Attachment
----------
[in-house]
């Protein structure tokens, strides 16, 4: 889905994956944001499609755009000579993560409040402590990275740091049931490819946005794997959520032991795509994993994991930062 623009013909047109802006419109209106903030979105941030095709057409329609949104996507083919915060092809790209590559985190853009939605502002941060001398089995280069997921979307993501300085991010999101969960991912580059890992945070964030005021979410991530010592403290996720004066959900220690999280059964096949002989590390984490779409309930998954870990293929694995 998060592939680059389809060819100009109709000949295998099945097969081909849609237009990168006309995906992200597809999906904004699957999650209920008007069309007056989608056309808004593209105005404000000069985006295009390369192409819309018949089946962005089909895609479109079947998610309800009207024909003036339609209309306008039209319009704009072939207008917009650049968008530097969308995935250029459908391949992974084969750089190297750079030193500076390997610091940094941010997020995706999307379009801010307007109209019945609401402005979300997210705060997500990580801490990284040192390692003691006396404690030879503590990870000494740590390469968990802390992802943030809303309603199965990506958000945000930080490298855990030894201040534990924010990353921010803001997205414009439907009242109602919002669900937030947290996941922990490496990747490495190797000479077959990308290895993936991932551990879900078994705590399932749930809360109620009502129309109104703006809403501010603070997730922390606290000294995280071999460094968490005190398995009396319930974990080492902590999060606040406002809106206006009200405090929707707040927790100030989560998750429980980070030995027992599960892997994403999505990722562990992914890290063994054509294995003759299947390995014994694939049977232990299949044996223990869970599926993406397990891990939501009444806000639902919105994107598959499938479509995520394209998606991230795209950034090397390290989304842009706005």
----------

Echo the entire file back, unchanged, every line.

[in-house]
């Protein structure tokens, strides 16, 4: 889905994956944001499609755009000579993560409040402590990275740091049931490819946005794997959520032991795509994993994991930062 623009013909047109802006419109209106903030979105941030095709057409329609949104996507083919915060092809790209590559985190853009939605502002941060001398089995280069997921979307993501300085991010999101969960991912580059890992945070964030005021979410991530010592403290996720004066959900220690999280059964096949002989590390984490779409309930998954870990293929694995 998060592939680059389809060819100009109709000949295998099945097969081909849609237009990168006309995906992200597809999906904004699957999650209920008007069309007056989608056309808004593209105005404000000069985006295009390369192409819309018949089946962005089909895609479109079947998610309800009207024909003036339609209309306008039209319009704009072939207008917009650049968008530097969308995935250029459908391949992974084969750089190297750079030193500076390997610091940094941010997020995706999307379009801010307007109209019945609401402005979300997210705060997500990580801490990284040192390692003691006396404690030879503590990870000494740590390469968990802390992802943030809303309603199965990506958000945000930080490298855990030894201040534990924010990353921010803001997205414009439907009242109602919002669900937030947290996941922990490496990747490495190797000479077959990308290895993936991932551990879900078994705590399932749930809360109620009502129309109104703006809403501010603070997730922390606290000294995280071999460094968490005190398995009396319930974990080492902590999060606040406002809106206006009200405090929707707040927790100030989560998750429980980070030995027992599960892997994403999505990722562990992914890290063994054509294995003759299947390995014994694939049977232990299949044996223990869970599926993406397990891990939501009444806000639902919105994107598959499938479509995520394209998606991230795209950034090397390290989304842009706005």